The day after Tripp and Terry completed their training in early May 2012, the phone started ringing. Having only just completed the training program, Terry and Tripp didn’t feel ready for the bombardment of calls, and asked if they were to expect daily calls to start so quickly. When the agency responded affirmatively, Tripp said, “Call us on May 16.”

On May 16, the phone rang. The agency was calling, with the following message: “We have two boys, 6 and 10. They are unwashed, non-English speaking, borderline-intellectual functioning, and severely neglected. Do you want them?” This time, Terry and Tripp said yes.

When the two boys, Chris, 10, and Alex, 6, walked through their door that night, Terry and Tripp were surprised to meet two English-speaking, intelligent boys with, as it turned out, only some minor special needs. Tripp and Terry consider that evening, that moment, as the beginning of their family.

Tripp with Alex

But Tripp and Terry's family wasn't complete. The boys had a sister, Kat, who at first was placed with a different foster family and then went back to live with their birth mom. On December 16, 2014, Terry and Tripp received a call from the Department of Children and Family Services that Kat, who was 15 at the time, had voluntarily left her birth mom’s house and needed a place to live. Despite their initial nervousness, Terry and Tripp knew this was the best alternative and Kat came to live with them.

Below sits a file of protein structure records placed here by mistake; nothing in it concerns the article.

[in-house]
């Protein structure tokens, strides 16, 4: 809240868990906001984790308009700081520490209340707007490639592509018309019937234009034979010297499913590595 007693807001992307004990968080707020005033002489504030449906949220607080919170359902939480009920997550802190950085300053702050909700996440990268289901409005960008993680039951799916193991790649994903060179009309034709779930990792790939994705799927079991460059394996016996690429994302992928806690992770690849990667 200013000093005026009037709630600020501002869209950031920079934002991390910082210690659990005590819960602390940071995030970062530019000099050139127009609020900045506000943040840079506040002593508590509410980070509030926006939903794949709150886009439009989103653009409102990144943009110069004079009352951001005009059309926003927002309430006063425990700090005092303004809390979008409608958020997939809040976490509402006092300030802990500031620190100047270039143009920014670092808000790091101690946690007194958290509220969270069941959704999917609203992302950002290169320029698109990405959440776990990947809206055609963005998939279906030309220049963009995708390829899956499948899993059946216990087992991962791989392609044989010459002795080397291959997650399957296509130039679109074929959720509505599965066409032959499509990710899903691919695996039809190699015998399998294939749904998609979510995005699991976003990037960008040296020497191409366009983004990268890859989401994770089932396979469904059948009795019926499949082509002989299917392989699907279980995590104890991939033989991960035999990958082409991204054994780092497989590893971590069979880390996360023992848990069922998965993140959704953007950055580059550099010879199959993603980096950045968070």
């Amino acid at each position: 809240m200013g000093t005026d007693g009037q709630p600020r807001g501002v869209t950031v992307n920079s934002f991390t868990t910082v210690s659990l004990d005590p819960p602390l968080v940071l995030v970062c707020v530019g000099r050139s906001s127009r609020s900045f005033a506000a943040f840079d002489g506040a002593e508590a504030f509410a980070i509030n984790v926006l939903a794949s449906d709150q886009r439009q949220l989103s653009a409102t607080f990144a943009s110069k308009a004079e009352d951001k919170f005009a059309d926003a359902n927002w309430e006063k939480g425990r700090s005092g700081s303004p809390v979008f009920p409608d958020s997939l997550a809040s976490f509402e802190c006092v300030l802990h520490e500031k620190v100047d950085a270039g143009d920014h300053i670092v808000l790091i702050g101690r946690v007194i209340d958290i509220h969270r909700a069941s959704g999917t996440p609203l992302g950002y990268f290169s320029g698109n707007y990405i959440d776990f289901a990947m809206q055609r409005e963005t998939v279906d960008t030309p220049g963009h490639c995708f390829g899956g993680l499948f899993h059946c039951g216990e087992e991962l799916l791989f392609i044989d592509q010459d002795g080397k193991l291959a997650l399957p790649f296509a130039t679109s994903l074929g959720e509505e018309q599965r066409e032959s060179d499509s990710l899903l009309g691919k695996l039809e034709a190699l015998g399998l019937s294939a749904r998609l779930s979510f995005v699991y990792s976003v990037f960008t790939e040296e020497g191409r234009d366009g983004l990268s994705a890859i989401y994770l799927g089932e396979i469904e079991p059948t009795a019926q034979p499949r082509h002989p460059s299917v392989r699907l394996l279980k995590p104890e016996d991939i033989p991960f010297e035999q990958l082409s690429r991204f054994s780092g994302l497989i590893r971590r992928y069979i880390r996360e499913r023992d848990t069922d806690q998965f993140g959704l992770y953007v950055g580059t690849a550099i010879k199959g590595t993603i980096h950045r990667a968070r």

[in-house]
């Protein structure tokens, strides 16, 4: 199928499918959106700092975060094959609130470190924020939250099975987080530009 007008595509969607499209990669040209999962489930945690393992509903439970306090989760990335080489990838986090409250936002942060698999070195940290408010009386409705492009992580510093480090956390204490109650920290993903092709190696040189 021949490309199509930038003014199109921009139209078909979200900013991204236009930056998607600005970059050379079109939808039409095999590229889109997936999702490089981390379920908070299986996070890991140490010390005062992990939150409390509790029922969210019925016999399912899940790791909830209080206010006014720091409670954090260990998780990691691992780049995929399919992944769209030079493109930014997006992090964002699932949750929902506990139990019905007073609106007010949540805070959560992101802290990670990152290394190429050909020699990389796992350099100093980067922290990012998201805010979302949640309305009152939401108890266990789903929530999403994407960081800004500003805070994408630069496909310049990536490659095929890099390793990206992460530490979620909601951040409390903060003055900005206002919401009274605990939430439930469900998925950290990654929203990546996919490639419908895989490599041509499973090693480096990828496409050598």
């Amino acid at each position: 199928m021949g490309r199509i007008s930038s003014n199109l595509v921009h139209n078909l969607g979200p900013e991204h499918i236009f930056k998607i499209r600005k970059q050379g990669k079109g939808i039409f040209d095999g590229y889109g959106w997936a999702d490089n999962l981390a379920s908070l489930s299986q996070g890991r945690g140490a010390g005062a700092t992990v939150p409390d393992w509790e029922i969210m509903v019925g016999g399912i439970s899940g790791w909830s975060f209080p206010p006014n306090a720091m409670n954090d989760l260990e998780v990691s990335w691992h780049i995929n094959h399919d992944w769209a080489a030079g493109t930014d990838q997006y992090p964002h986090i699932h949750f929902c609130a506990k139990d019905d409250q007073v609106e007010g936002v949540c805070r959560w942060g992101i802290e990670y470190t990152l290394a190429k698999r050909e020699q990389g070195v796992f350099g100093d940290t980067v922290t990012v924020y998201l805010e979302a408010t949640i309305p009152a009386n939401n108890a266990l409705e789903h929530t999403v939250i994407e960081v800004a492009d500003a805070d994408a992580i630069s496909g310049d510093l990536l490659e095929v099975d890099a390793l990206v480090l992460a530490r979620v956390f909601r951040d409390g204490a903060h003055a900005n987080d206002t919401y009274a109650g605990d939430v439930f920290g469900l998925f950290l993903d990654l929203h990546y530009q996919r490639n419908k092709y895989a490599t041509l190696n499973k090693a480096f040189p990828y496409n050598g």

Alex, Kat and Chris

Today, Alex is 10 years old, Chris is 14 and Kat is 17. When asked to describe each of their kids, here’s what Tripp and Terry had to say:

“Alex is a Tasmanian Devil who has fallen in love with the idea of himself as a super-villain. He's funny and creative and believes he's dating the animated character, Raven, from Teen Titans Go! He's very sweet but prone to anger and aggression when frustrated. At the end of the day, though, quiet, simple moments with Alex (puzzling or drawing or making dinner) are some of my happiest.